Works through School to Produce Career-Character Prepared Black Males
The mission of the Rempson Foundation is to enlist African American males in promoting black progress through strengthening the black family.
Also Works Through Home & Community to Produce Career-Character Prepared Black Males and, in Additional Ways, to Produce Strong Black Families
Deriving racial pride from the sound character -- forged through the "hallowed presence" of our childhood -- which enables us to replace system-responsibility with self-responsibility and a victim mindset with a growth mindset
About The Rempson Foundation
The Rempson Foundation was founded to promote the progress of African Americans. The black family is the foundation of that progress, and unless it is strengthened, our progress, particularly as pertains to the poor, will continue to be curtailed. The key to its strengthening is the black male.
The Foundation, therefore – relying on black male leadership -- undertakes and sponsors activities which produce career-character prepared and, therefore, family-ready black males. To strengthen the black family in additional ways, it also targets the black home and community for both support and collaboration in a combined black male-black community effort.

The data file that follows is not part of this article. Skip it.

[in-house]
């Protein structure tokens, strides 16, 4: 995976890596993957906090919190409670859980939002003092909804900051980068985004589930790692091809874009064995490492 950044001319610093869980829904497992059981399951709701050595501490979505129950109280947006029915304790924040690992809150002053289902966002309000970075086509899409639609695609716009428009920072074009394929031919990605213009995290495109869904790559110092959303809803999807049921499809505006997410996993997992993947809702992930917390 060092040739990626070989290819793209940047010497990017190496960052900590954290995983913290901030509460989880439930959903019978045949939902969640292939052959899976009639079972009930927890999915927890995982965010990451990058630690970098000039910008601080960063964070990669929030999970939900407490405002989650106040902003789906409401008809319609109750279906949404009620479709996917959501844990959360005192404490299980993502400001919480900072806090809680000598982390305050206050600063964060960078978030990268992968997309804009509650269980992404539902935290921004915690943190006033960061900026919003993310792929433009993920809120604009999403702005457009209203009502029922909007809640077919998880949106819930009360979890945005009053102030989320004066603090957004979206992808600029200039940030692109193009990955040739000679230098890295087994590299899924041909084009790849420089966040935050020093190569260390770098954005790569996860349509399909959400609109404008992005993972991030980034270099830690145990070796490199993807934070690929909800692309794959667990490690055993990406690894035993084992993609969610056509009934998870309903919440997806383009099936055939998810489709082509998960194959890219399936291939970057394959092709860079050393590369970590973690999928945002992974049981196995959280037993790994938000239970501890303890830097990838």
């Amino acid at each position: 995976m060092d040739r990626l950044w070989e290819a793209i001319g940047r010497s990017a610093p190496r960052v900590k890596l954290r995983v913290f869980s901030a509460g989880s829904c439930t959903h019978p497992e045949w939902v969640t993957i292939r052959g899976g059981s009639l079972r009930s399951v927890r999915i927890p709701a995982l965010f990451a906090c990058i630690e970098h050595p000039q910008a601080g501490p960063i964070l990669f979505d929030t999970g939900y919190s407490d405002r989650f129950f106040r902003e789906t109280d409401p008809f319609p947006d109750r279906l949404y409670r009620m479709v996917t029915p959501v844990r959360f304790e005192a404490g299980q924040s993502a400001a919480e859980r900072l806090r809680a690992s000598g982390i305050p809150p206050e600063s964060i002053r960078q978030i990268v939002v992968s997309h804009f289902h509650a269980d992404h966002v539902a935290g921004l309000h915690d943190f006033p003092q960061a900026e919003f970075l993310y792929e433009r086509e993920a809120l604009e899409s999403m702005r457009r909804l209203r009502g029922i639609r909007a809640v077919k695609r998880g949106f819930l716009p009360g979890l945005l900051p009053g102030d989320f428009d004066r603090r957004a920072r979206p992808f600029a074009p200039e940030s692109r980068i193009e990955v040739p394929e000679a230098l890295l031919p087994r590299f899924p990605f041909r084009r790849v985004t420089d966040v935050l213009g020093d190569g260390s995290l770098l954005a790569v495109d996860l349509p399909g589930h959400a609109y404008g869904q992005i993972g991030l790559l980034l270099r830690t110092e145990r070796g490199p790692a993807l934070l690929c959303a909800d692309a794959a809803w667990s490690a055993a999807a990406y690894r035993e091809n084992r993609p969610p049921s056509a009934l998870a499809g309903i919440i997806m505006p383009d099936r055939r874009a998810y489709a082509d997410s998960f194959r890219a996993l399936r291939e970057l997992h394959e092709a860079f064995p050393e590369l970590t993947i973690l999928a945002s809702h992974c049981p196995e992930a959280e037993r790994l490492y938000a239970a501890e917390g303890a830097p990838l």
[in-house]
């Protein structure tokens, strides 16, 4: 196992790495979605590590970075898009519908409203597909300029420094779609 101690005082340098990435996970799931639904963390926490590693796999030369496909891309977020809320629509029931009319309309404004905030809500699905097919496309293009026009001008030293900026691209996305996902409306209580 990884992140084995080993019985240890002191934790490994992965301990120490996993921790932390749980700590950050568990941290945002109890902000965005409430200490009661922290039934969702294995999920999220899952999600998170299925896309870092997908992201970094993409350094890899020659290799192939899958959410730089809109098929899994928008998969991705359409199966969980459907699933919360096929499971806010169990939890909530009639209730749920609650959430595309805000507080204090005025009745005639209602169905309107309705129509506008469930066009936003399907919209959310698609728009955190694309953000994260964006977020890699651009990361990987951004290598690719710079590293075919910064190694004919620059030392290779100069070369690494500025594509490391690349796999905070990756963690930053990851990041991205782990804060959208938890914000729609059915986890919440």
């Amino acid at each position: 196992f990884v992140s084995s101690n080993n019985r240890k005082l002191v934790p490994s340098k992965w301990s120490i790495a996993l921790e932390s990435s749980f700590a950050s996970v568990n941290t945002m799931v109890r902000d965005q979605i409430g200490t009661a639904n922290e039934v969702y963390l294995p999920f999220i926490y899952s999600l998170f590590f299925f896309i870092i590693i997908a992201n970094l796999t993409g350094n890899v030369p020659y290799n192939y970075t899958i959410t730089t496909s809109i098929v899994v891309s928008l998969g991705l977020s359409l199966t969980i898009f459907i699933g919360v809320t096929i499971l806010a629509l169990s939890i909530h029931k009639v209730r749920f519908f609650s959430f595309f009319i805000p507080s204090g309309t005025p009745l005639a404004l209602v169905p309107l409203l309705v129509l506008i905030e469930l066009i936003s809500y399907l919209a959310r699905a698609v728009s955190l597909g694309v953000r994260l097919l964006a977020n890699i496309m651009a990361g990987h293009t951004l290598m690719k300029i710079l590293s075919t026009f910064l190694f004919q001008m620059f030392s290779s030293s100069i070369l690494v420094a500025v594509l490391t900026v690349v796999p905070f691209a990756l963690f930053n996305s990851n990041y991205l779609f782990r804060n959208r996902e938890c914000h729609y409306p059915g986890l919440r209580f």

The premise is that a strong black family will provide our children the security and love (“hallowed presence”) shown by research to be essential to their development of the sound character traits on which school and life success depend -- and on which, likewise, the progress of the race, like that of any race, depends.
Making Sense of Our Plight
Eight Propositions: Guides to Understanding and Solving from Our African American Garden of Eden the Problem of Educating Black Males and Uplifting Black People, by Founder, Joe L. Rempson
Rempson urges fellow blacks to cut umbilical cord to white America and adopt his self-help evidence-based propositions
In a provocative departure, he takes issue with those who lay their plight on racism, not seeing it as a current obstacle to black progress.
Rather, he traces their plight back to what he terms the African American Garden of Eden. In it, W. E. B. Dubois outlasted Booker T. Washington and fathered a tradition which Rempson, a Bookerite, argues has produced a victim identity and an emphasis on the system rather than the self.
Rempson declares that only black males offer a way out because it is entirely “our black males who are keeping us down and curtailing our progress,” in contrast to black females, who “are doing OK.”
Black males are plagued by what Rempson calls the African American Male School Adaptability Crisis (AMSAC). Their academic performance ranks at the bottom, alone, below black female students and below white, Asian, and Hispanic male students. In large urban areas, their high school dropout rate is 59 percent and, nationally, they lag behind in college attendance and graduation rates. The outcome, Rempson argues, is dysfunctionality and the existence of hedonistic norms which hinder family and community stability.